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Farming community rallies to support eastern Ontario family that lost livestock in fire – CTV News Ottawa

After a tragic fire killed their beloved livestock, a farming family in eastern Ontario is getting a wave of support from the agriculture community.
On March 10, Jennifer Leadbeater was just about to sit down to dinner, when her barn went up in flames. 
"When I looked up, I saw the smoke starting to come up from the back of the barn," she says.
The cause of the fire is still under investigation, but the fire quickly consumed the main barn, chicken coop and equipment.
In all, two pregnant cows, all the pigs and dozens of chickens and ducks were lost in the flames.
"Those cows were no different than our dogs in the house," says Leadbeater. "They were dogs. So it hurts. It hurts a lot."
The horses were spared, but the more than 30 of them have now been displaced.
Employee Valerie Lacasse says they were part of the family.
"They’re not just horses," she says. "They’re not just livestock to us. They’re our family as well. This was their home."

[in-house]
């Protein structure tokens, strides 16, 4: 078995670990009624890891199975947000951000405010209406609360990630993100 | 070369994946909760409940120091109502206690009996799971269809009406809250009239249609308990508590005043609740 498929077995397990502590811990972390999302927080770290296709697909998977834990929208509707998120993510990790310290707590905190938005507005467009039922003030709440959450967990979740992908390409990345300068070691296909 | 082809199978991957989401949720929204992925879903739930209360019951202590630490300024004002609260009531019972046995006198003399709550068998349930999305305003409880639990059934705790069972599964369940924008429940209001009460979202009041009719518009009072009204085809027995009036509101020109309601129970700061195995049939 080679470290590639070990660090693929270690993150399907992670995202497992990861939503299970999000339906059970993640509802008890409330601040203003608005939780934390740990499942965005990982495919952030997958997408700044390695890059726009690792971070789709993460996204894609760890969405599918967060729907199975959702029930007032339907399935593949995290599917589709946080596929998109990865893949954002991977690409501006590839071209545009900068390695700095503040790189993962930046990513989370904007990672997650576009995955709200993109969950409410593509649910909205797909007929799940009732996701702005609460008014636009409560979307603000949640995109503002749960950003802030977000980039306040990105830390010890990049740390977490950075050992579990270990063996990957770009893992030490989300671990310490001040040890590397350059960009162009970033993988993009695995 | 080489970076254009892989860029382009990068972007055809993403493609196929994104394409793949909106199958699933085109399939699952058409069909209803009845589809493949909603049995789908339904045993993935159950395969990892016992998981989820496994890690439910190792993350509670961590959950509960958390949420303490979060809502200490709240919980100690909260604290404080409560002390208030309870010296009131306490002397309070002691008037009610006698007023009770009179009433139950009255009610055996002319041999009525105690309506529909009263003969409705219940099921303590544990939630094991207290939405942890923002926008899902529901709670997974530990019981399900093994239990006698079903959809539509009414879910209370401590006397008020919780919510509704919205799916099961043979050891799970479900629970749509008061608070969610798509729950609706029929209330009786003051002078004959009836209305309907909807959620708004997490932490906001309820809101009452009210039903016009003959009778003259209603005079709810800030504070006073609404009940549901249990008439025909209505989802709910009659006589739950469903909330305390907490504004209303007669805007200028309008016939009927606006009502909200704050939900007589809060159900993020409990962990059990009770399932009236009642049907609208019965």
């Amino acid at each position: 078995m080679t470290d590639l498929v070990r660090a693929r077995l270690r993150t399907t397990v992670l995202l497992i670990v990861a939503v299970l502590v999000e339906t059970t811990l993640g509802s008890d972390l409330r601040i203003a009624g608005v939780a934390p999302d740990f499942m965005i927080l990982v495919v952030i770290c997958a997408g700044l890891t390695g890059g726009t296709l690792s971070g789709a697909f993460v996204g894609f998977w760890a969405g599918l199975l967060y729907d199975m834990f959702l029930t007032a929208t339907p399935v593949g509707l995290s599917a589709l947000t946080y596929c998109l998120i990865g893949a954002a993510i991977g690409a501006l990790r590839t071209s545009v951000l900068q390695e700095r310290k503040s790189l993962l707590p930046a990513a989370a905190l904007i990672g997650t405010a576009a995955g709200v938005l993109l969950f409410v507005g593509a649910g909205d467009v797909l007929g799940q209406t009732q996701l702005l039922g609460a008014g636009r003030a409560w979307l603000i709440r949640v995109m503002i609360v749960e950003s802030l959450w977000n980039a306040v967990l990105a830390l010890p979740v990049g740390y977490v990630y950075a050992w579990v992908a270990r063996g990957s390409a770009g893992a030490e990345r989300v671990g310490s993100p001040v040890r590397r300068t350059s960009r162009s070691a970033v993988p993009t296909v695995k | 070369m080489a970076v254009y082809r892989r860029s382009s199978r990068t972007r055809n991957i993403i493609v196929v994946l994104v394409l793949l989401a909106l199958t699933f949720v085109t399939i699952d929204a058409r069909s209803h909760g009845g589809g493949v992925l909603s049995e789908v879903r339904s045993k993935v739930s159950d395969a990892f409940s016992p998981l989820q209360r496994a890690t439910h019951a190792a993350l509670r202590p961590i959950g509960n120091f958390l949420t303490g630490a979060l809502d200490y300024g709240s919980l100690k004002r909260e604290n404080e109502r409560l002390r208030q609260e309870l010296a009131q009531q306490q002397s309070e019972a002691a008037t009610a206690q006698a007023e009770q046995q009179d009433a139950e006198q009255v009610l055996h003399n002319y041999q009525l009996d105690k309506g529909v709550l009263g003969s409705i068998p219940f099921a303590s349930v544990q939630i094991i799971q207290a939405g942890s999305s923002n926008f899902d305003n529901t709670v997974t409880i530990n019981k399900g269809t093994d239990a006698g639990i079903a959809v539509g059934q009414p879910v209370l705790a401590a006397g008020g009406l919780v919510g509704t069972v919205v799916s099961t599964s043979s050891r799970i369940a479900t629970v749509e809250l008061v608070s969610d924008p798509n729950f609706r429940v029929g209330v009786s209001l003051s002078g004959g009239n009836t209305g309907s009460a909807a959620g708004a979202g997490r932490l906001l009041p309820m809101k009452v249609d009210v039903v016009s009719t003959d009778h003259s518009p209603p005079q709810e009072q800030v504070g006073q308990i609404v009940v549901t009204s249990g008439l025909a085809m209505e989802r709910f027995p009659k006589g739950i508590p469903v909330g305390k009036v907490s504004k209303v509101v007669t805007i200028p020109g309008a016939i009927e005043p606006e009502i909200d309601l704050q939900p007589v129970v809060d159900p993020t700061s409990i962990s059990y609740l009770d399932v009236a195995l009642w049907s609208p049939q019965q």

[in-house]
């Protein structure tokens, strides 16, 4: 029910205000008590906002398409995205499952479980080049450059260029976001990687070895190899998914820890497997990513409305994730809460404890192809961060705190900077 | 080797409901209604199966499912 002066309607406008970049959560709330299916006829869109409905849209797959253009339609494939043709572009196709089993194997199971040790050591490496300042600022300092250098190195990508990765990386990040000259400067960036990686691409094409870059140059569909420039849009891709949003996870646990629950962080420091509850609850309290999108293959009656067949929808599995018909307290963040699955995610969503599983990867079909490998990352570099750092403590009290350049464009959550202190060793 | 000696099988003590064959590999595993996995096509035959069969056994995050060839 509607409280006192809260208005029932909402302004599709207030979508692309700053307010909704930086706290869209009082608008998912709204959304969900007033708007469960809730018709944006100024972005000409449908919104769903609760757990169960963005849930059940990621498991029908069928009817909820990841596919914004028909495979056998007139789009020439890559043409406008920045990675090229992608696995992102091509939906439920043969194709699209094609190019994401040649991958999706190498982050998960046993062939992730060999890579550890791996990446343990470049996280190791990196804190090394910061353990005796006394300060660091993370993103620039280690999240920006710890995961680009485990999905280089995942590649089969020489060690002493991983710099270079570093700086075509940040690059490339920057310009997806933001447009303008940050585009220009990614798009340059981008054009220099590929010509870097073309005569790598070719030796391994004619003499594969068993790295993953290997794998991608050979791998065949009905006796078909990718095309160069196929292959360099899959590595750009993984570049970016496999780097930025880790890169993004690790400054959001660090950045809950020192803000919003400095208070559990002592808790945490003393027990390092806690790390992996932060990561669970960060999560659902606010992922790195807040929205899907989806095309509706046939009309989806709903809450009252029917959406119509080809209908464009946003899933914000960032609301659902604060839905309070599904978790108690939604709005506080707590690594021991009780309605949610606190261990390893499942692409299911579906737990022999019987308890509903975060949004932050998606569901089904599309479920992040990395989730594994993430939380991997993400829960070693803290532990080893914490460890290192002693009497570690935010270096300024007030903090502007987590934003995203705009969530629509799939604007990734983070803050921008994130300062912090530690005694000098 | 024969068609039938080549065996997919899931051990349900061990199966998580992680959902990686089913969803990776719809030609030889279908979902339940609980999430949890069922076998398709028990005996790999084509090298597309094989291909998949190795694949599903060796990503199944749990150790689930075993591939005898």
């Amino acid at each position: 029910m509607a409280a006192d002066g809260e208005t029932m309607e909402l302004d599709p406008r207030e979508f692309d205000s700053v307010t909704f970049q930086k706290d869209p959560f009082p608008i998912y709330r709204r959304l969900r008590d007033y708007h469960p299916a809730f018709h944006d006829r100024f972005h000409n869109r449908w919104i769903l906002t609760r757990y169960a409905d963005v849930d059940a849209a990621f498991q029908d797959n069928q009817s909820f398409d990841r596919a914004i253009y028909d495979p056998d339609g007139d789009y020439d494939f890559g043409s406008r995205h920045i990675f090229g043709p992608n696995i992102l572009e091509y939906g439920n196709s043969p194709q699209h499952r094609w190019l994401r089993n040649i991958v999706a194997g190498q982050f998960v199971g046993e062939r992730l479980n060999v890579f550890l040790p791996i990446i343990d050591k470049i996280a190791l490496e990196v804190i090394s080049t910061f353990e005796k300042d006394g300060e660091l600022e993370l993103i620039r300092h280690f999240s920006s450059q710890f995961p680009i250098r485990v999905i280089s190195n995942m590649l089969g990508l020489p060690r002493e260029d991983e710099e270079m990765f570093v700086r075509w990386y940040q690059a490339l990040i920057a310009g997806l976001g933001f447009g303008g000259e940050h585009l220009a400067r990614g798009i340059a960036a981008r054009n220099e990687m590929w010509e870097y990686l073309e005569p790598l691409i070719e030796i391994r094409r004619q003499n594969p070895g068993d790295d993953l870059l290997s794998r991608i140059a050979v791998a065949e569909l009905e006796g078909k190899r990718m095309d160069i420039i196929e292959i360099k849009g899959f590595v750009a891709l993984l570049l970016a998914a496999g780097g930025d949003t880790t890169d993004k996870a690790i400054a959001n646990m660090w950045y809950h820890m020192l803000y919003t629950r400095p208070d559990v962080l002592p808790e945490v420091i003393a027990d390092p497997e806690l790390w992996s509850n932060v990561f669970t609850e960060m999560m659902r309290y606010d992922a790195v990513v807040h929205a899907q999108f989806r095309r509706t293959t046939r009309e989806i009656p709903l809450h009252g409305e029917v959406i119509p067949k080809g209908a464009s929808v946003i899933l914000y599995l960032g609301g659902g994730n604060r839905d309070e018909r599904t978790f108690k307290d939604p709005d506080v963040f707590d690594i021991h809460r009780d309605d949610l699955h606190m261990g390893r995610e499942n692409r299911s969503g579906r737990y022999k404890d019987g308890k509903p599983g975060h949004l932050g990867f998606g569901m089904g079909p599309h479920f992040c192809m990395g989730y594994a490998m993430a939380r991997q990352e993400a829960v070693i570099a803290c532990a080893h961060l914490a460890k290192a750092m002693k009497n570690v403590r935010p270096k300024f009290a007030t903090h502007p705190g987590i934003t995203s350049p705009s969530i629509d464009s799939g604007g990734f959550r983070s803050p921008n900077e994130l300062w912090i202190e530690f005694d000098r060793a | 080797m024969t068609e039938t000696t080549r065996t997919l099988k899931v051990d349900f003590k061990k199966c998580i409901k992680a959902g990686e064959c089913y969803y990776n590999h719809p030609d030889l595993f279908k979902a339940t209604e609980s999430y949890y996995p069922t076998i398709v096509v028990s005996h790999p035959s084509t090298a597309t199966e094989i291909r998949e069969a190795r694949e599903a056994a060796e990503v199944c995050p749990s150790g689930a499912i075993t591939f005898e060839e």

But after news of the fire spread throughout the agriculture community, there has been a massive outpouring of support.
On Thursday and Friday alone, farmers from across the region donated 40 bales of hay to the family to feed the livestock for the next few weeks. 
A fundraiser organized by Kingston’s Pure Country 99, which is owned by Bell Media, brought together farmers like Kevin MacLean to help out. 
"It’s heart-warming. It touches you a little bit. Puts a lump in your throat," says McLean of all the hay.
He says he and others knew they wanted to help immediately.
"It really hits home when you see (a fire)," McLean says. "It makes you think this could happen to me. You know? What could happen if this happens at my farm."
There’s also been support from farmers in Ottawa, and as far as Sault Ste. Marie.
The fire caused $1.3 million in damages. Donated money and equipment will help through the spring months. 
"This is everyone’s worst fear in the farming community," says Adam Hunt, whose family used to own the farm and who is supporting the rebuild efforts. "We want nothing more than to help people get back on their feet."
 As the last bale of hay is stacked high, the long road to rebuild, made a little easier.
 "Without them I don’t even know where we would be right now," says Leadbeater. "So that’s the thing I’m most grateful and thankful for is the community."
A GoFundMe page has been set up to support the family.
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